Perc ‘Wicker & Steel’

Perc / Wicker & Steel

Vinyl / Digital

Perc Trax / Released June 2011


What does it sound like?

Have you ever been smacked across the face with a sledgehammer? Those who answered no can expect to change their response after hearing this album, so long as it’s turned up very, very loud. With blunt, brute force, Perc delivers his first full lengther, marking out a coherent link between the sound most associated with Birmingham, Berlin and Detroit.

Opening with a distorted sample speaking of Englishness and ‘growing up in a really crap suburban existence’, set to blissful synth chords that suggest a futurist utopia, is one way to ensure guards are down for the onslaught of industrialism that follows. Though it’s more minimalist, mechanised rhythms than drilling aggression we soon find ourselves on the production line of Gonkle, a track complete with hooks that sound like metal against metal, and the whirring of a manufacturing site.

From here humanism rarely threatens to infiltrate the sharp precision-cut beats. Hear the breaks onslaught of Jmurph, and then try not to feel like you’re being battered from all angles with rock hard boxing gloves, while horns nod back to rave’s heyday. Even the distinctly more downbeat My Head Is Slowly Exploding manages to drop the tempo without losing the clinical edginess that makes this collection so uncomfortable at home, but frenzy inducing in a club. On the same note, the electric hum that punctuates Snow Chain‘s beatless, looming low end filled spaces also follows this idea of man imitating machine.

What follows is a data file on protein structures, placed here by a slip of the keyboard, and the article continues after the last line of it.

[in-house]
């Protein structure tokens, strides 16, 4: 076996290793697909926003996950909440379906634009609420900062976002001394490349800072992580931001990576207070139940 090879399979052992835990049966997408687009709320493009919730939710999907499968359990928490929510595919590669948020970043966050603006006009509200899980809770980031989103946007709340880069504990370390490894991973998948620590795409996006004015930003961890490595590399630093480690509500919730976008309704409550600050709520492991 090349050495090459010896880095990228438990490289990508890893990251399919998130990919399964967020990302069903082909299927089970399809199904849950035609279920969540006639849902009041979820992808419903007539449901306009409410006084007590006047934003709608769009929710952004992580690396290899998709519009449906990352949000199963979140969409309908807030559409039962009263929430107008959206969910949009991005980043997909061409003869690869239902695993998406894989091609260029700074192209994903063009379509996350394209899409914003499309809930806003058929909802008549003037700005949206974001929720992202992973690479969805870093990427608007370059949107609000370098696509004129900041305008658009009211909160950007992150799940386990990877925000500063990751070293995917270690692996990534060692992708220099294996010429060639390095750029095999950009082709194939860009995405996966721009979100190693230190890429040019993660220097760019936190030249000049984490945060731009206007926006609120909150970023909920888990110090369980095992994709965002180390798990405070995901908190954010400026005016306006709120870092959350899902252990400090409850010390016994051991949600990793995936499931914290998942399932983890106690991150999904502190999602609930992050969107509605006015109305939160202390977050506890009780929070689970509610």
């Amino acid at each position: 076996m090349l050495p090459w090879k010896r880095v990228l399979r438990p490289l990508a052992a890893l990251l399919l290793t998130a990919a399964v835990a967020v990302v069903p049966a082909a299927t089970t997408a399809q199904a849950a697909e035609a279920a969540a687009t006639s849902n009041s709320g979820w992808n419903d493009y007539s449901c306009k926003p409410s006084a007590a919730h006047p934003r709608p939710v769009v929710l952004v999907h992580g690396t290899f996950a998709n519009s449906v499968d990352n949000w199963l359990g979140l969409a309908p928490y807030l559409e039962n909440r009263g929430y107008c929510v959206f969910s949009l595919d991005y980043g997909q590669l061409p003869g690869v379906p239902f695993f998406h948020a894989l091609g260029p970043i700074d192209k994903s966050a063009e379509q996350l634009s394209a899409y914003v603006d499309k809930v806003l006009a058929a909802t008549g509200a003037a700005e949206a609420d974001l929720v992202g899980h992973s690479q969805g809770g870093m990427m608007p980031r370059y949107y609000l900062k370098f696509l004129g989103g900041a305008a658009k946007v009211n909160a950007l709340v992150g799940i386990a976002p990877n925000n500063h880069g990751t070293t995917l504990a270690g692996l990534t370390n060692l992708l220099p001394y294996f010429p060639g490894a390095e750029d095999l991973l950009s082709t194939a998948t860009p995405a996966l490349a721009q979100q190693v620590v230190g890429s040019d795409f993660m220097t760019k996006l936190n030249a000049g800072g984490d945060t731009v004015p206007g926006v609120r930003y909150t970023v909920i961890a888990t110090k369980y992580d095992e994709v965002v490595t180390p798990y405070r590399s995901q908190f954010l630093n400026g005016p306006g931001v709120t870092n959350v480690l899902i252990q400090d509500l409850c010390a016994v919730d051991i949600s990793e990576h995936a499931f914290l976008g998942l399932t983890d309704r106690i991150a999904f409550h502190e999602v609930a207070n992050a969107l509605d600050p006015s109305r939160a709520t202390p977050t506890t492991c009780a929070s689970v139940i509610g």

Where would I dance to it?

Steel workers may want to pipe this through the headphones on a Friday afternoon. Failing that anywhere in tune with names like British Murder Boys, Robert Hood, and Ben Klock would also be appropriate.

What highlights can I expect to hear?

Other than the aforementioned London, We Have You Surrounded is a noteworthy inclusion. Staccato kicks and flat cymbals compress the arrangement into an aural sweatbox as distant chords bring on a darker, more epic tone compared with much of this LP. Pre-Steel, on the other hand, is as ‘nice’ as we’re offered, throwing up an expansive wall of steam and dub-tinged noises, providing an ambient re-reading. That said, the pads still suggest something potentially traumatising is about to happen.

Why should I pay for it?

Debut album, respected artist, not disappointing. Need more reasons?

Where can I buy it?